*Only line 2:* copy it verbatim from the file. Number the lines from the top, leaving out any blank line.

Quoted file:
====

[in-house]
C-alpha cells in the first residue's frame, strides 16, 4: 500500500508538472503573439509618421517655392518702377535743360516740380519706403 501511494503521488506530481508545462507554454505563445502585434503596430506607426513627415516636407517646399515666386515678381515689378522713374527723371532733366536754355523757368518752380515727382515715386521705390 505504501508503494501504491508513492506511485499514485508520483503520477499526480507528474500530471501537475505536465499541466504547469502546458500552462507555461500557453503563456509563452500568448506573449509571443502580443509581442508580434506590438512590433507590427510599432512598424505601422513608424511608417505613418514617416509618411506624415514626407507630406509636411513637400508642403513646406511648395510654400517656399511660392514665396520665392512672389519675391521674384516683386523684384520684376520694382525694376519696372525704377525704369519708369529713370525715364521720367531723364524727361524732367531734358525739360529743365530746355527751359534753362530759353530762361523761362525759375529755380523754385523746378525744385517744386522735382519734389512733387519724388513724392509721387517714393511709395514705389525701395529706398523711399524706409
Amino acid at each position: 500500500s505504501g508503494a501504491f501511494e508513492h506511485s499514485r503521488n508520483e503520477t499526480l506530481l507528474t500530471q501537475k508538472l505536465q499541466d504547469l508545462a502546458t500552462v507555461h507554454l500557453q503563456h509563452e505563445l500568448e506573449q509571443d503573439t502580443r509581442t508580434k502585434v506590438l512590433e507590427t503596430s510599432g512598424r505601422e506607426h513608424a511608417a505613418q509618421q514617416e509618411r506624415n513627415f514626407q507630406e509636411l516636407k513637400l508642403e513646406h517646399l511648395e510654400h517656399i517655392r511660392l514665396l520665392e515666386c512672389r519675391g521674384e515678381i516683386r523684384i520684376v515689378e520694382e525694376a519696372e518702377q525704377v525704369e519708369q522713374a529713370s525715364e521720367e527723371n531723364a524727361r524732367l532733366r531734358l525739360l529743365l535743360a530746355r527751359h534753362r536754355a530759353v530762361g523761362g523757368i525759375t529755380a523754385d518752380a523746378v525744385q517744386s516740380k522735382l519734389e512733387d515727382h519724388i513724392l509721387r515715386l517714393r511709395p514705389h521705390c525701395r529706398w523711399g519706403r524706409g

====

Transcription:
C-alpha cells in the first residue's frame, strides 16, 4: 500500500508538472503573439509618421517655392518702377535743360516740380519706403 501511494503521488506530481508545462507554454505563445502585434503596430506607426513627415516636407517646399515666386515678381515689378522713374527723371532733366536754355523757368518752380515727382515715386521705390 505504501508503494501504491508513492506511485499514485508520483503520477499526480507528474500530471501537475505536465499541466504547469502546458500552462507555461500557453503563456509563452500568448506573449509571443502580443509581442508580434506590438512590433507590427510599432512598424505601422513608424511608417505613418514617416509618411506624415514626407507630406509636411513637400508642403513646406511648395510654400517656399511660392514665396520665392512672389519675391521674384516683386523684384520684376520694382525694376519696372525704377525704369519708369529713370525715364521720367531723364524727361524732367531734358525739360529743365530746355527751359534753362530759353530762361523761362525759375529755380523754385523746378525744385517744386522735382519734389512733387519724388513724392509721387517714393511709395514705389525701395529706398523711399524706409